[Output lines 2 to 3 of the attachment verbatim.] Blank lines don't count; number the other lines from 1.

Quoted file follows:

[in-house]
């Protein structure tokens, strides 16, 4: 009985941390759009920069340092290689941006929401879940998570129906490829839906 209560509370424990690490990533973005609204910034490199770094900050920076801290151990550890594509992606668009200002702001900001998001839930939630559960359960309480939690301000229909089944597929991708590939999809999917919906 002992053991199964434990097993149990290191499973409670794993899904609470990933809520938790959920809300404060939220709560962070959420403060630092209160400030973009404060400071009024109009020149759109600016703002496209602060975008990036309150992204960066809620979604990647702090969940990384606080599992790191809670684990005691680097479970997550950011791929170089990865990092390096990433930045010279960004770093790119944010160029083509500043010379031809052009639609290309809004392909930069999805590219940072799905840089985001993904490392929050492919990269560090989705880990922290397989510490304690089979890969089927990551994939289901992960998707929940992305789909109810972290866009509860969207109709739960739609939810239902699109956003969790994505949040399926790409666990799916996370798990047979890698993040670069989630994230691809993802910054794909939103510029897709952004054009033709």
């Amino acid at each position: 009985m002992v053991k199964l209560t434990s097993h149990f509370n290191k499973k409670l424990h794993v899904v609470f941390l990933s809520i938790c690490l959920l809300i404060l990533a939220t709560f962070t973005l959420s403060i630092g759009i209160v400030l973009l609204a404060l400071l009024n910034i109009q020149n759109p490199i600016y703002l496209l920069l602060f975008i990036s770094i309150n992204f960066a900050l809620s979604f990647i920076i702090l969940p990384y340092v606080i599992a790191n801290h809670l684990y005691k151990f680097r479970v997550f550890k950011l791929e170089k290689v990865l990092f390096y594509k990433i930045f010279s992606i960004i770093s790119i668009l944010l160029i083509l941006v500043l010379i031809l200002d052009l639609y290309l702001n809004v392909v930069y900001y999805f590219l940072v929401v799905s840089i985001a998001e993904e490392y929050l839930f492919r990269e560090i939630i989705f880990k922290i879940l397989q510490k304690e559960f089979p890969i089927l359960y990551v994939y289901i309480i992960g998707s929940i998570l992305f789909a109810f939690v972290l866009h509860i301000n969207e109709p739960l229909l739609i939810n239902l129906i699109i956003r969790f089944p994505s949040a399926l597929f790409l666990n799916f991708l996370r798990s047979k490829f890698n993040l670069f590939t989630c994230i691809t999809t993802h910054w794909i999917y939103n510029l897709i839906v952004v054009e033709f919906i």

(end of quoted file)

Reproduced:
């Protein structure tokens, strides 16, 4: 009985941390759009920069340092290689941006929401879940998570129906490829839906 209560509370424990690490990533973005609204910034490199770094900050920076801290151990550890594509992606668009200002702001900001998001839930939630559960359960309480939690301000229909089944597929991708590939999809999917919906 002992053991199964434990097993149990290191499973409670794993899904609470990933809520938790959920809300404060939220709560962070959420403060630092209160400030973009404060400071009024109009020149759109600016703002496209602060975008990036309150992204960066809620979604990647702090969940990384606080599992790191809670684990005691680097479970997550950011791929170089990865990092390096990433930045010279960004770093790119944010160029083509500043010379031809052009639609290309809004392909930069999805590219940072799905840089985001993904490392929050492919990269560090989705880990922290397989510490304690089979890969089927990551994939289901992960998707929940992305789909109810972290866009509860969207109709739960739609939810239902699109956003969790994505949040399926790409666990799916996370798990047979890698993040670069989630994230691809993802910054794909939103510029897709952004054009033709």
């Amino acid at each position: 009985m002992v053991k199964l209560t434990s097993h149990f509370n290191k499973k409670l424990h794993v899904v609470f941390l990933s809520i938790c690490l959920l809300i404060l990533a939220t709560f962070t973005l959420s403060i630092g759009i209160v400030l973009l609204a404060l400071l009024n910034i109009q020149n759109p490199i600016y703002l496209l920069l602060f975008i990036s770094i309150n992204f960066a900050l809620s979604f990647i920076i702090l969940p990384y340092v606080i599992a790191n801290h809670l684990y005691k151990f680097r479970v997550f550890k950011l791929e170089k290689v990865l990092f390096y594509k990433i930045f010279s992606i960004i770093s790119i668009l944010l160029i083509l941006v500043l010379i031809l200002d052009l639609y290309l702001n809004v392909v930069y900001y999805f590219l940072v929401v799905s840089i985001a998001e993904e490392y929050l839930f492919r990269e560090i939630i989705f880990k922290i879940l397989q510490k304690e559960f089979p890969i089927l359960y990551v994939y289901i309480i992960g998707s929940i998570l992305f789909a109810f939690v972290l866009h509860i301000n969207e109709p739960l229909l739609i939810n239902l129906i699109i956003r969790f089944p994505s949040a399926l597929f790409l666990n799916f991708l996370r798990s047979k490829f890698n993040l670069f590939t989630c994230i691809t999809t993802h910054w794909i999917y939103n510029l897709i839906v952004v054009e033709f919906i």